Invisible Victims: White Males and the Crisis of Affirmative Action

By Frederick R. Lynch | Go to book overview

Chapter 3
AN AFFIRMATIVE ACTION SAMPLER

In writing this book, I have discovered that most professionals and laypersons are largely unfamiliar with the problems and complexities of affirmative action policies. Therefore, I would like to provide the reader with a direct sense of the diversity and range of affirmative action programs and with the problems and contradictions involved with such policies.

The reader may choose to read this chapter carefully or skim the contents and, perhaps, return to it after reading other parts of the book. Those who consider themselves more familiar with affirmative action law and policy may be tempted to skip this sampler. I hope they will forgo the temptation and will at least skim the contents. Many of these accounts deal not only with court decisions and policy announcements but the actual behavior and organizational consequences wrought by such edicts. In addition, I shall be making references to some of these items later in the book. The reports below lend considerable support to individual data contained in the next two chapters.

In the interests of accuracy, I have quoted these accounts directly from news sources, mostly from the Los Angeles Times. The selection of examples is, admittedly, somewhat arbitrary, though probably no more so than affirmative action reporting by the press itself. Press coverage has been uneven and, as documented later in the book, the mass media ignored affirmative action developments until the late 1970s. Except for important court cases, affirmative action accounts were seldom accorded page one treatment until the mid-1980s. The sampler reflects this coverage; most of the items are from the 1979-86 period.

-21-

Notes for this page

Add a new note
If you are trying to select text to create highlights or citations, remember that you must now click or tap on the first word, and then click or tap on the last word.
One moment ...
Default project is now your active project.
Project items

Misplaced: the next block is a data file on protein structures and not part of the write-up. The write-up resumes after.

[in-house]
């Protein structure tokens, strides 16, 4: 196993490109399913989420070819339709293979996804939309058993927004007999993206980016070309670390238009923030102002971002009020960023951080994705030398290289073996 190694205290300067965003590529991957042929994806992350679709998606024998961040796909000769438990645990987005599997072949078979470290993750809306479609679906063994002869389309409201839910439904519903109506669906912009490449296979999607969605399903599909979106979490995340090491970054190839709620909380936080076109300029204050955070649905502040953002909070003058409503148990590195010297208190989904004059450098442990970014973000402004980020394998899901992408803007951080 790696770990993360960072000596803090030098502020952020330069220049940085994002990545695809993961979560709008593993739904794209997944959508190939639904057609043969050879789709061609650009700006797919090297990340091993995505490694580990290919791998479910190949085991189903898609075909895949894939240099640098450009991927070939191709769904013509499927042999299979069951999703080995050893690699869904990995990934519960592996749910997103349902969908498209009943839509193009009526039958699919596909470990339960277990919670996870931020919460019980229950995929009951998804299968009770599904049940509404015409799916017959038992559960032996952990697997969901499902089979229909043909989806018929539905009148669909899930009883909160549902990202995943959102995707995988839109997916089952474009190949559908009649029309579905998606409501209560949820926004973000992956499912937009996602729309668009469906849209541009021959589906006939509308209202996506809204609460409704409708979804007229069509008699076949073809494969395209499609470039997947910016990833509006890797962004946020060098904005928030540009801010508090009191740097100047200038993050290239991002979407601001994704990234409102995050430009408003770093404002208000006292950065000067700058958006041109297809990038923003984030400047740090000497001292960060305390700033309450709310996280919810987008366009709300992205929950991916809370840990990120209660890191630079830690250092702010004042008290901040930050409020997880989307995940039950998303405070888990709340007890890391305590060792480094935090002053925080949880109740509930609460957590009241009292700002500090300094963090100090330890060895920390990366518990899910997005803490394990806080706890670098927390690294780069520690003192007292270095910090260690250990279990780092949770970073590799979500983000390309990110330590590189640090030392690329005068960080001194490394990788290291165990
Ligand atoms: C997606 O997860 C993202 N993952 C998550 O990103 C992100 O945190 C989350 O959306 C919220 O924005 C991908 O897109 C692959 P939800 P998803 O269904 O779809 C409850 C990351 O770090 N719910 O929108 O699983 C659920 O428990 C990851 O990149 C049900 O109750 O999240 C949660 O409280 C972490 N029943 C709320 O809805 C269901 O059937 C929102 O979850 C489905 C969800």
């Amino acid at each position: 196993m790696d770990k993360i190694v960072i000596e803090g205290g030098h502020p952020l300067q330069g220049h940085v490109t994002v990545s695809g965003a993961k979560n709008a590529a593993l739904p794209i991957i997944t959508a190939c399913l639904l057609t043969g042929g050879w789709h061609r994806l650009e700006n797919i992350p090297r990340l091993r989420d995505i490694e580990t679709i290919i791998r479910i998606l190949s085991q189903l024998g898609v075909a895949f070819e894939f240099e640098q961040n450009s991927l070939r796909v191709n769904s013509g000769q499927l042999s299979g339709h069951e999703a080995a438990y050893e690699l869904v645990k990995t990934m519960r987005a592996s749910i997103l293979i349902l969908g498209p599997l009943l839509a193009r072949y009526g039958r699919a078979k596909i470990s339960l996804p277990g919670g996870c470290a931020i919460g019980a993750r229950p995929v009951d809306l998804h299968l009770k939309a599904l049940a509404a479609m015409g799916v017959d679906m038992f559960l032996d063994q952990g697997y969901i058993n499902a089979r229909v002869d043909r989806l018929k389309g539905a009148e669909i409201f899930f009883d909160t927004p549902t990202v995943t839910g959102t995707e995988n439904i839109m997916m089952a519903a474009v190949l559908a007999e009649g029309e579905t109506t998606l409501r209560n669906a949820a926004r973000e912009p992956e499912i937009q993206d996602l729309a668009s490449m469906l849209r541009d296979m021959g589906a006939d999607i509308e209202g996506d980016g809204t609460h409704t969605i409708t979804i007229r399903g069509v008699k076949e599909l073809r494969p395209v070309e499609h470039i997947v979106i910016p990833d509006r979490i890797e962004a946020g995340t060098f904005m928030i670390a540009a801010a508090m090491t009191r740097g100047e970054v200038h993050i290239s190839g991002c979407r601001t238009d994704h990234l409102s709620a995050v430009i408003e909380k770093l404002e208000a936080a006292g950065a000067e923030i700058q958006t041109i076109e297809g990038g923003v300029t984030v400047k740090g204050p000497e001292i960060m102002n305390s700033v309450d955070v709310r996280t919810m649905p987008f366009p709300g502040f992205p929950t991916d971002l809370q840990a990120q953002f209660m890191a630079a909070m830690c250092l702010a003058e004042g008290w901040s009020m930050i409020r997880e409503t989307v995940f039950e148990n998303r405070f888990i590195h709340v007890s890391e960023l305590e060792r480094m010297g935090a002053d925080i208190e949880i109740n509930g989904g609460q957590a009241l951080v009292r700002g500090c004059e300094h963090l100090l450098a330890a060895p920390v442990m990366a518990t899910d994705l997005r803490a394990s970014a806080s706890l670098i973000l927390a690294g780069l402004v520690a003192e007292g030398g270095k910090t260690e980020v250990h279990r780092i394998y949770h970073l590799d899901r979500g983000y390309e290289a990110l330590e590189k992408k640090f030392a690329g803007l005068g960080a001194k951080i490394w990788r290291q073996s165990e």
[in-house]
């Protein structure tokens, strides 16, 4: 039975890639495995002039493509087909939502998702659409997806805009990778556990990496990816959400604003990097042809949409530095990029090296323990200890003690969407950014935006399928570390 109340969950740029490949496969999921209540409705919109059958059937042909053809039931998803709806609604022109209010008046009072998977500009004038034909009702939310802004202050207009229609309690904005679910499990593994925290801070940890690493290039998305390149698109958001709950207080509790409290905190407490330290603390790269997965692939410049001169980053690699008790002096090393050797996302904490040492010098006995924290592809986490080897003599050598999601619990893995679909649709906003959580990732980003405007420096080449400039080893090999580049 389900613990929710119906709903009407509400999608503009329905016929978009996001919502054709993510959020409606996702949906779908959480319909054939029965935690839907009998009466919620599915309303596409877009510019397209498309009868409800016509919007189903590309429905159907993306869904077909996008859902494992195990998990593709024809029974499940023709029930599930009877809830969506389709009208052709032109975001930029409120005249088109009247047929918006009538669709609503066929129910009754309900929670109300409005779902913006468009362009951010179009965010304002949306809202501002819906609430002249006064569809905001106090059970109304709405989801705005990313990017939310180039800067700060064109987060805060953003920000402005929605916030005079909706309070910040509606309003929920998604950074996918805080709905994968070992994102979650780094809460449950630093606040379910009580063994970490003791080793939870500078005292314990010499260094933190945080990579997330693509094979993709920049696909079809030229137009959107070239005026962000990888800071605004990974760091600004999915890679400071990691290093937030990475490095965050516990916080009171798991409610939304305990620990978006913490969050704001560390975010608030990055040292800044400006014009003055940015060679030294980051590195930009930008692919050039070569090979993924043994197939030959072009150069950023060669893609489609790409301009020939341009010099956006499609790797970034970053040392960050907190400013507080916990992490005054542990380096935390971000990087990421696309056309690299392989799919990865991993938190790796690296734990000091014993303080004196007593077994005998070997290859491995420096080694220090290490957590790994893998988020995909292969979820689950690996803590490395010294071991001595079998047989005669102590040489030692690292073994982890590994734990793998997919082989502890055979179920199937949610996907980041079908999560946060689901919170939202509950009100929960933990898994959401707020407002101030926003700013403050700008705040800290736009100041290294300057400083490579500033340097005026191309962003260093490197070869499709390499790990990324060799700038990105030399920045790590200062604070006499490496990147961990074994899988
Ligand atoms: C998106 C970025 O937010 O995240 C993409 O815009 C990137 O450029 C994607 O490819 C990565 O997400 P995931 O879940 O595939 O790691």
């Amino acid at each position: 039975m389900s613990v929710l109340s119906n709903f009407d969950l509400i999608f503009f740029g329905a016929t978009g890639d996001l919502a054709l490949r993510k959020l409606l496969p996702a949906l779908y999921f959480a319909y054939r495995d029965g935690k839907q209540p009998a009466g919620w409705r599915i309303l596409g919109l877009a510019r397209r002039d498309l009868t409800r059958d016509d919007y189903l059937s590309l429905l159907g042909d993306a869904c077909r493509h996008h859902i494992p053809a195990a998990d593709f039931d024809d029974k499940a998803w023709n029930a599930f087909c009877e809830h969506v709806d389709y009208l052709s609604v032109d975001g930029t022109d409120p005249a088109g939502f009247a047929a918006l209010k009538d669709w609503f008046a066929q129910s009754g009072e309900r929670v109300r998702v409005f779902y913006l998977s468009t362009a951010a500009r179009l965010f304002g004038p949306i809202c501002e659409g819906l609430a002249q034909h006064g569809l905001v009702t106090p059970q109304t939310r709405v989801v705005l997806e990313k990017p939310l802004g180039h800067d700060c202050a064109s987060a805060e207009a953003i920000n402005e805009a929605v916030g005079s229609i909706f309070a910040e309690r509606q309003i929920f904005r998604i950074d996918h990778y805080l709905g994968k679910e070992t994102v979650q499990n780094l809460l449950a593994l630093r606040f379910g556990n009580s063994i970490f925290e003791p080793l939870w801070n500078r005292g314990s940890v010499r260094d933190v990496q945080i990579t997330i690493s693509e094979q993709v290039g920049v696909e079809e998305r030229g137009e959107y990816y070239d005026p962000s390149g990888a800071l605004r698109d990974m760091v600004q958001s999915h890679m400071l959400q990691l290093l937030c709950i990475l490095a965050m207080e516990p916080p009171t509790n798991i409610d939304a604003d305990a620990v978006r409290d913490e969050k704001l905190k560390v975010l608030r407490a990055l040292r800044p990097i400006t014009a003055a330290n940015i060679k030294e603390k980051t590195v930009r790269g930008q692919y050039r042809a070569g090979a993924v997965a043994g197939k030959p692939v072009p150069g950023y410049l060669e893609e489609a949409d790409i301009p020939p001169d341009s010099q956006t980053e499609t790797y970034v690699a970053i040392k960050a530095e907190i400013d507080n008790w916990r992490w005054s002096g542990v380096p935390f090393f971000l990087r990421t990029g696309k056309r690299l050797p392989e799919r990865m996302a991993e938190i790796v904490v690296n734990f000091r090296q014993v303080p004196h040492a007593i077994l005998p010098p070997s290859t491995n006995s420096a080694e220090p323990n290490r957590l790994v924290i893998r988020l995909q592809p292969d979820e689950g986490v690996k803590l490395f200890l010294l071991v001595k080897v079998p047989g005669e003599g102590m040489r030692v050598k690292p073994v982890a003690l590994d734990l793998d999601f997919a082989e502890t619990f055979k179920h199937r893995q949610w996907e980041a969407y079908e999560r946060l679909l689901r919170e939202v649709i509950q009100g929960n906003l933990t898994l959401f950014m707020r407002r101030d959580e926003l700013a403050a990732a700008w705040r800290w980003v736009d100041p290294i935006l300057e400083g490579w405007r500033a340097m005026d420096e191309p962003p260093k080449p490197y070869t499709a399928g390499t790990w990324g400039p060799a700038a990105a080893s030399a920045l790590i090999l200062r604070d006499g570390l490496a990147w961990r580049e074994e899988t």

Notes
Cite this page

Cited page

Style
Citations are available only to our active members.
Buy instant access to cite pages or passages in MLA 8, MLA 7, APA and Chicago citation styles.

(Einhorn, 1992, p. 25)

(Einhorn 25)

(Einhorn 25)

1. Lois J. Einhorn, Abraham Lincoln, the Orator: Penetrating the Lincoln Legend (Westport, CT: Greenwood Press, 1992), 25, http://www.questia.com/read/27419298.

Note: primary sources have slightly different requirements for citation. Please see these guidelines for more information.

Cited page

Bookmark this page
Invisible Victims: White Males and the Crisis of Affirmative Action
Table of contents

Table of contents

Settings

Settings

Typeface
Text size Smaller Larger Reset View mode
Search within

Search within this book

Look up

Look up a word

  • Dictionary
  • Thesaurus
Please submit a word or phrase above.
Print this page

Print this page

Why can't I print more than one page at a time?

Help
Full screen
Items saved from this book
  • Bookmarks
  • Highlights & Notes
  • Citations
/ 237

matching results for page

    Questia reader help

    How to highlight and cite specific passages

    1. Click or tap the first word you want to select.
    2. Click or tap the last word you want to select, and you’ll see everything in between get selected.
    3. You’ll then get a menu of options like creating a highlight or a citation from that passage of text.

    OK, got it!

    Cited passage

    Style
    Citations are available only to our active members.
    Buy instant access to cite pages or passages in MLA 8, MLA 7, APA and Chicago citation styles.

    "Portraying himself as an honest, ordinary person helped Lincoln identify with his audiences." (Einhorn, 1992, p. 25).

    "Portraying himself as an honest, ordinary person helped Lincoln identify with his audiences." (Einhorn 25)

    "Portraying himself as an honest, ordinary person helped Lincoln identify with his audiences." (Einhorn 25)

    "Portraying himself as an honest, ordinary person helped Lincoln identify with his audiences."1

    1. Lois J. Einhorn, Abraham Lincoln, the Orator: Penetrating the Lincoln Legend (Westport, CT: Greenwood Press, 1992), 25, http://www.questia.com/read/27419298.

    Cited passage

    Thanks for trying Questia!

    Please continue trying out our research tools, but please note, full functionality is available only to our active members.

    Your work will be lost once you leave this Web page.

    Buy instant access to save your work.

    Already a member? Log in now.

    Search by... Author
    Show... All Results Primary Sources Peer-reviewed

    Oops!

    An unknown error has occurred. Please click the button below to reload the page. If the problem persists, please try again in a little while.